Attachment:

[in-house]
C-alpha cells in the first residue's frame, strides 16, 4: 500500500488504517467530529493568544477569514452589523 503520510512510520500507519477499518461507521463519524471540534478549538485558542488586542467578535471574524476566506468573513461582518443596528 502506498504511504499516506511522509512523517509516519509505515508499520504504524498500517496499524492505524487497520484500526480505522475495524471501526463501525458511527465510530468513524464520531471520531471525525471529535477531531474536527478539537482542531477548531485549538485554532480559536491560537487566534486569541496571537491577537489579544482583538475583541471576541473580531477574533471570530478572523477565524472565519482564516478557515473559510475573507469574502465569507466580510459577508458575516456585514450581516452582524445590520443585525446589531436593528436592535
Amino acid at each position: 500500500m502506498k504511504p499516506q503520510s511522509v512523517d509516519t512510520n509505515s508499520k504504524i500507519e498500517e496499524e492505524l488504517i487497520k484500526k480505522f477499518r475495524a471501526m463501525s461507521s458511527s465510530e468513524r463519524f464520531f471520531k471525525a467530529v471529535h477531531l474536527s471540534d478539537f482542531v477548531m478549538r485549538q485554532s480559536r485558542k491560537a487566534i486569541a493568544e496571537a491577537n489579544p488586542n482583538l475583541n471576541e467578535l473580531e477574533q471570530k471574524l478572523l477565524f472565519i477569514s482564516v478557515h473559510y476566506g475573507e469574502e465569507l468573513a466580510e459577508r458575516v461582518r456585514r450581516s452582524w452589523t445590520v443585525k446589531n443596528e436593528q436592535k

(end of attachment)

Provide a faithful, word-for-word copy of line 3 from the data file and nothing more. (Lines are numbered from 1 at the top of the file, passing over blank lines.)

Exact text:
Amino acid at each position: 500500500m502506498k504511504p499516506q503520510s511522509v512523517d509516519t512510520n509505515s508499520k504504524i500507519e498500517e496499524e492505524l488504517i487497520k484500526k480505522f477499518r475495524a471501526m463501525s461507521s458511527s465510530e468513524r463519524f464520531f471520531k471525525a467530529v471529535h477531531l474536527s471540534d478539537f482542531v477548531m478549538r485549538q485554532s480559536r485558542k491560537a487566534i486569541a493568544e496571537a491577537n489579544p488586542n482583538l475583541n471576541e467578535l473580531e477574533q471570530k471574524l478572523l477565524f472565519i477569514s482564516v478557515h473559510y476566506g475573507e469574502e465569507l468573513a466580510e459577508r458575516v461582518r456585514r450581516s452582524w452589523t445590520v443585525k446589531n443596528e436593528q436592535k